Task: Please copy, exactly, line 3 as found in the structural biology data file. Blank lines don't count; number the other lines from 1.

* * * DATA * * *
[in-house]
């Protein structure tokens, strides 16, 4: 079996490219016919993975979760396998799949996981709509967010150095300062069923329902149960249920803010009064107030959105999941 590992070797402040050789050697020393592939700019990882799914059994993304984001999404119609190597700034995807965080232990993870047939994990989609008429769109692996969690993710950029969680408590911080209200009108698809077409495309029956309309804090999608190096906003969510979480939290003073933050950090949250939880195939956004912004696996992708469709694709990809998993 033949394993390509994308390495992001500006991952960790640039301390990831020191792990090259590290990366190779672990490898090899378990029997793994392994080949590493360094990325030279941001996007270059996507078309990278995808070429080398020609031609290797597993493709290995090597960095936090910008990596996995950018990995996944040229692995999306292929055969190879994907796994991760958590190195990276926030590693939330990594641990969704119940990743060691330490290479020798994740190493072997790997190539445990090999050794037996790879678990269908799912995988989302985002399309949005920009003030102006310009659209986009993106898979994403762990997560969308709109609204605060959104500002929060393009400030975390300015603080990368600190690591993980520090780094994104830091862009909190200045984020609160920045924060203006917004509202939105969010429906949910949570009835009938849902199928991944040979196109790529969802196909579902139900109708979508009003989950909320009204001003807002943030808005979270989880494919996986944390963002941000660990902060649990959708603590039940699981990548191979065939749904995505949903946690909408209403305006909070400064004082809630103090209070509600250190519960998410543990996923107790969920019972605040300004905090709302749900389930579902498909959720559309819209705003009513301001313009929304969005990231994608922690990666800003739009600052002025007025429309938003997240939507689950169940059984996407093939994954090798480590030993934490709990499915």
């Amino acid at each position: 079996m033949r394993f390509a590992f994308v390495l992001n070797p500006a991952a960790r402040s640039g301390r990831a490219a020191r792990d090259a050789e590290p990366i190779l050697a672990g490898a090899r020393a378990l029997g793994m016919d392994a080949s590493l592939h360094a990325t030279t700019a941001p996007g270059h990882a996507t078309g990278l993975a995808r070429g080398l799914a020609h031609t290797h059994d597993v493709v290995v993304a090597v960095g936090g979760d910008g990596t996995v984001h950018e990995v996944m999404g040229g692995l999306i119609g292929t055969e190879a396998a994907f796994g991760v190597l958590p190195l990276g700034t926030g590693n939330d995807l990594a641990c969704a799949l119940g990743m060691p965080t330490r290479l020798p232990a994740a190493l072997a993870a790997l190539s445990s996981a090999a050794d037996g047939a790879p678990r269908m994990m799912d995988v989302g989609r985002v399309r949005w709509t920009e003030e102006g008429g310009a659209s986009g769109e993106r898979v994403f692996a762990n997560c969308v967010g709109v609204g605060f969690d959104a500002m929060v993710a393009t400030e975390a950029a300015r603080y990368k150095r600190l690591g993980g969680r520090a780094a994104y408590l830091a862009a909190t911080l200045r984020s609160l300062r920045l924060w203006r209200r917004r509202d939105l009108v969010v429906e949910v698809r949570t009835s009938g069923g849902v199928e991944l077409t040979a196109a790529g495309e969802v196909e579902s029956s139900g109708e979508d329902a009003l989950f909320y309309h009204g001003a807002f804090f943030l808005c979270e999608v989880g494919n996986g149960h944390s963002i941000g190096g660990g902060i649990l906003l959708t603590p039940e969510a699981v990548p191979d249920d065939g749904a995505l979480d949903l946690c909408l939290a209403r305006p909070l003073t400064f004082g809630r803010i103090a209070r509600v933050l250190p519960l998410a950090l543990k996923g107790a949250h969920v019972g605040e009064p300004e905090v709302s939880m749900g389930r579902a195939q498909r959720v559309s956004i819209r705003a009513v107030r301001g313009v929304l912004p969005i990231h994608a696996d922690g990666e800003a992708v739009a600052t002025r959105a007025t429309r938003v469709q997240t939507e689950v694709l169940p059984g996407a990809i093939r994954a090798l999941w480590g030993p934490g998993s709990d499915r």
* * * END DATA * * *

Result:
């Amino acid at each position: 079996m033949r394993f390509a590992f994308v390495l992001n070797p500006a991952a960790r402040s640039g301390r990831a490219a020191r792990d090259a050789e590290p990366i190779l050697a672990g490898a090899r020393a378990l029997g793994m016919d392994a080949s590493l592939h360094a990325t030279t700019a941001p996007g270059h990882a996507t078309g990278l993975a995808r070429g080398l799914a020609h031609t290797h059994d597993v493709v290995v993304a090597v960095g936090g979760d910008g990596t996995v984001h950018e990995v996944m999404g040229g692995l999306i119609g292929t055969e190879a396998a994907f796994g991760v190597l958590p190195l990276g700034t926030g590693n939330d995807l990594a641990c969704a799949l119940g990743m060691p965080t330490r290479l020798p232990a994740a190493l072997a993870a790997l190539s445990s996981a090999a050794d037996g047939a790879p678990r269908m994990m799912d995988v989302g989609r985002v399309r949005w709509t920009e003030e102006g008429g310009a659209s986009g769109e993106r898979v994403f692996a762990n997560c969308v967010g709109v609204g605060f969690d959104a500002m929060v993710a393009t400030e975390a950029a300015r603080y990368k150095r600190l690591g993980g969680r520090a780094a994104y408590l830091a862009a909190t911080l200045r984020s609160l300062r920045l924060w203006r209200r917004r509202d939105l009108v969010v429906e949910v698809r949570t009835s009938g069923g849902v199928e991944l077409t040979a196109a790529g495309e969802v196909e579902s029956s139900g109708e979508d329902a009003l989950f909320y309309h009204g001003a807002f804090f943030l808005c979270e999608v989880g494919n996986g149960h944390s963002i941000g190096g660990g902060i649990l906003l959708t603590p039940e969510a699981v990548p191979d249920d065939g749904a995505l979480d949903l946690c909408l939290a209403r305006p909070l003073t400064f004082g809630r803010i103090a209070r509600v933050l250190p519960l998410a950090l543990k996923g107790a949250h969920v019972g605040e009064p300004e905090v709302s939880m749900g389930r579902a195939q498909r959720v559309s956004i819209r705003a009513v107030r301001g313009v929304l912004p969005i990231h994608a696996d922690g990666e800003a992708v739009a600052t002025r959105a007025t429309r938003v469709q997240t939507e689950v694709l169940p059984g996407a990809i093939r994954a090798l999941w480590g030993p934490g998993s709990d499915r």